Wednesday, December 31, 2008

Highlights from 2008

Here is just a list of some of the highlights from 2008. Just as a note, they are in no particular order.

  • Spray painting 'B' Mountain from 08 to 09
  • Getting a decent enough grade on my spanish final (dear lord, I still don't know how that happened)
  • Finishing sophmore year of high school
  • Visiting the spectacular city of San Francisco
  • Going on the sunset dinner cruise for my birthday
  • Moving to a new country (of course that has to be on this list)
  • Meeting and making friends from all over the world
  • Living to see the day where an African American will lead my home country
  • Living to see the day where Bush would end his 8 year reign
  • Visiting Copenhagen and various other cities in Denmark
  • Having a danish Christmas (Jul)
  • Experiencing the best New Years ever! (the fireworks put the fourth of july to shame)

2008 has been a great year. Looking back, the last 365 days has just past by. It's hard to believe that earlier in the year I was in the middle of the desert over 10.000 km away from where I am today. Ah, the good times.

Thursday, December 25, 2008


I strongly urge you to start with the Min Første Jul post and work your way up.

Also, there aren't any pictures becuase stupid me forgot my camera (we went to mormor and morfars for Christmas). So you'll have to satisfy your curiousity with questions which I can try to answer.

Happy Christmas to all!
Glædelig Jul til alle!

Nisse --> (No English)

The Nisse is a big Danish 'tradition', 'belief', thing. It comes from Scandinavian folklore (reconized in Norway, Sweden, and Finland also). It is a little creature that protects the farmer and his family especially during the night. A nisse is kinda like a garden gnome in America. In modern Denmark, nisses are often seen as beardless, wearing grey and red woolens with a red cap. Since nisses are thought to be skilled in illusions and sometimes able to make himself invisible, one was unlikely to get more than brief glimpses of him no matter what he looked like.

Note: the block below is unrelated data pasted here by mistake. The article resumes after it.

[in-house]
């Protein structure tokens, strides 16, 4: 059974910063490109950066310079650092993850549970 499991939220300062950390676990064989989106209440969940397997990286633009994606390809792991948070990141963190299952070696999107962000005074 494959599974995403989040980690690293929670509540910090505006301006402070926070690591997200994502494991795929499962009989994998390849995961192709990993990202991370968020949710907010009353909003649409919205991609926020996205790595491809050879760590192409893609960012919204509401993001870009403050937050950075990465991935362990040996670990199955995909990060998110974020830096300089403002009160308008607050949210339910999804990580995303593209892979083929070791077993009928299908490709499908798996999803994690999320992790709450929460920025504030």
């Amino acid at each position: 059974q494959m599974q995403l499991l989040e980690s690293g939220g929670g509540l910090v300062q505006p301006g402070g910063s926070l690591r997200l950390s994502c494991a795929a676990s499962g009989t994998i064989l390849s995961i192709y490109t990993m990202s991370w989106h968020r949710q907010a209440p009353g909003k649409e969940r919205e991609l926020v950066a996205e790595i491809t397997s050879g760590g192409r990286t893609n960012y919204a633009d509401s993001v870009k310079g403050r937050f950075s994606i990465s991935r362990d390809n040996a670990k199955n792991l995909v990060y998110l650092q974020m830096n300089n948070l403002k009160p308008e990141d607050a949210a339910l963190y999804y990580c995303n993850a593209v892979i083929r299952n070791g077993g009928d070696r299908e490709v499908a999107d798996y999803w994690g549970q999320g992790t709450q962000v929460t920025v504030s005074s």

Today the nisse is more associated with Christmas, sometimes being called Julenisse (Christmas Nisse). He is kinda like Santa's helper. He is said to be the one who delievers the gifts, but he doesn't live in the North Pole. For danes, he lives in Greenland or just in the surounding forest. In is typical to put out a bowl of Risengrød (porridge) for him on Christmas Eve.

The belief of the Nisse is a lot like the belief of Santa. I mentioned earlier (at least I think so) that Santa isn't as heavily pushed as in America. I would say that the Nisse takes his place.

I mentioned before, though, the Julekalender. There is one particular Julekalender, that fetures three nisse. They are searching for a book that has all the instructions on how to destroy Christmas. Their mission is to get it back to santa. One of the songs on the show is 'It's hard to be a Nissemand'. The show is an odd mix of danish and english. It is very common to hear people breaking out into random song, sining that particular one.

The Nisse is very esential to the Christmas traditions and beliefs to Danmark.

Traditions of Jul

Some tradition and ways of doing 'Jul'.

- One of the most important tradition to mention is the actually date of Christmas. In Denmark, Christmas is actually celebrated on the 24. not the 25.. I didn't know this, but apparently Jesus was born during the night on the 24. Noting special is done on the 25.. Some families have the tradition of going to church, but that is an individual like tradition.

- Danes typically sing/dance around the tree before opening gifts. It is traditional to hold hands while singing some carols around the tree. I can't speak for all of Danmark, but my family in particular sang about five or so songs.

- The Christmas meal is very typical of danish food in general. There was turkey (which was jokingly called Timmy, Tommy's brother) and pork. Red meat just isn't eaten here. There was red cabbage and potatoes of course. As much as danes eat potatoes you'd think they have 1001 ways to make them. No such luck. Danes love to eat just plain boiled potatoes and smother it in brown sauce which is coloured a dark brown, mind you. Luckily for me there were Christmas potatoes there also. These are plain small boile potatoes which get pan candied with brown sugar so the outside is slightly sweet. The meal is finished off with risalamande. It is very hard to explain what it is so here is wikipedia's definition:
Cold Risengrød with whipped cream, vanilla, and chopped almonds, often served with hot or chilled cherry (or strawberry) sauce. A particular tradition is often associated with eating Ris á l'amande, where a whole almond is mixed into the pudding, and the person who finds it (typically hiding it inside his/her mouth) wins a prize. Usually served as desert at Julefrokost (Christmas lunch) or on Christmas eve and is very popular. Nine out of ten Danes enjoy it after the main course Christmas eve.

I got the almond and scored some dark chocolate (mørk chokolade på dansk).

Thoes were just some of the basic traditions of Jul that I found most different from American Christmas.